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DSR of the Month, Feb 2011, Robert J. Wiltgen Rapids Foodservice Contract & Design, Marion, Iowa

Known for his tireless work-ethic and excellent product knowledge, Robert J. Wiltgen is FE&S' Dealer Sales Rep of the Month for February 2011.

Sometimes life takes an unexpected turn, and tragedy can take your life in a new direction. Robert Wiltgen is a good example of this.

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Robert J. Wiltgen
When his wife was killed in a car accident 18 years ago, his in-laws put him in touch with Joe Schmitt, co-owner of Rapids Foodservice Contract & Design. "I had three young daughters to raise and they had an opening in the warehouse," Wiltgen says.

His background included working in a convenience store as well as an employee and then manager for a large pizza chain, which gave him a running start into the foodservice industry. From the warehouse, Wiltgen worked his way up to customer service, inside sales, outside sales and to his current position as a contract and design specialist overseeing bid work. His customers consist of both public and private sector accounts, including colleges and universities, K–12 schools, prisons and casinos.

Wiltgen's life has come full circle. Six years ago, he married his wife Barb, a widow with two children. His brood now includes three kids from his first marriage, Brittney, 23; Kristi, 21; and Sara 18; along with his wife's two children, Hannah, 18 and Ryan, 17.

FE&S: You're known for being very organized. How does that help you and your customers?

RW: When I started doing project work early on in my career, I learned the importance of being organized. When you are working on six or more projects at one time, it's important not to miss anything. It helps to have one of the best project coordinators, Luke Green, and good personnel behind me.

FE&S: Your career has followed an interesting series of transitions. How does that help you better serve your customers today?

RW: We're a catalog company with small and large equipment, so it was invaluable to learn from the ground up. Working in the warehouse when I first joined the company helped me understand the products. From there, I moved on to customer service, which taught me more about customer expectations and how we can fulfill their needs. I learned how to hold manufacturers and customers accountable while being fair, so everyone is satisfied.

FE&S: What is the most important lesson you've learned?

RW: I regularly preach honesty. People need to do what they say they're going to do. Commit to what you can do and if you can't fulfill a request, let the customer know up front. At that point, you can both work together to come up with a solution that works.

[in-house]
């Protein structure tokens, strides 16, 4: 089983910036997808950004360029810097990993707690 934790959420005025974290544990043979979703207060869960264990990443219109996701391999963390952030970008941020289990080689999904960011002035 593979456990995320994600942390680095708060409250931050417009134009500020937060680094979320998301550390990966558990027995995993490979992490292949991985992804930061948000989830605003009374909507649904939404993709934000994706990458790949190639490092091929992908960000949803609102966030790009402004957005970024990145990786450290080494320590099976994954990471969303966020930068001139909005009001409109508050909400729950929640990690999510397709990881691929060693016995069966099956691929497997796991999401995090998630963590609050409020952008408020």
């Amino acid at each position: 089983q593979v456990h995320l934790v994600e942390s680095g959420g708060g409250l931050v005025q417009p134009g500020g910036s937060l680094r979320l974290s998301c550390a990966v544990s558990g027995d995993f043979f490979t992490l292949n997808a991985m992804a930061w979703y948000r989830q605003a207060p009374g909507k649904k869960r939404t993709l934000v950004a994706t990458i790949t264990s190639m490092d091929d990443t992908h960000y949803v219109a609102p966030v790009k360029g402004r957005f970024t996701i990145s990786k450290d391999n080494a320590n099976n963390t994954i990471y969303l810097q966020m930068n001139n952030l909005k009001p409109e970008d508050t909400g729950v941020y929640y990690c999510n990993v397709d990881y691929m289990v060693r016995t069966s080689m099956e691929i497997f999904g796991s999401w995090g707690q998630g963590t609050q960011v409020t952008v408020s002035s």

FE&S: Describe your approach to working with your supply chain partners.

RW: Our approach is to make sure our supply chain partners understand that we work for our customers but, at the same time, we are their customer. There are times we need reps to go to bat for us with the factory when there's a problem. We have a good relationship with our reps, which helps during a crisis. In this relationship, honesty and open communication are important. At the same time, it's important for us to be present during equipment training, letting customers and reps know we're not satisfied until everyone feels good about the equipment that's been installed.

FE&S: How do you keep your product knowledge current?

RW: I attend both the NAFEM and National Restaurant Association shows. I also go to all training sessions with reps. During slow periods, we will conduct training sessions with reps in our facility. Asking questions is important as well as participating in the training sessions to make sure you understand everything. I've been able to step in when necessary and conduct equipment training. There is a lot to learn, with so much new technology and equipment. It's important to stay on top of it.

FE&S: If someone were starting out in the foodservice industry, what advice would you give them?

RW: Do what you say you are going to do. Return phone calls and e-mails in a timely manner. My biggest pet peeve is when it takes four or five messages before someone gets back to me. Be as detailed and organized as possible. Also, lead by example. It's a tough business, and you can't afford many mistakes. One mistake can be costly.
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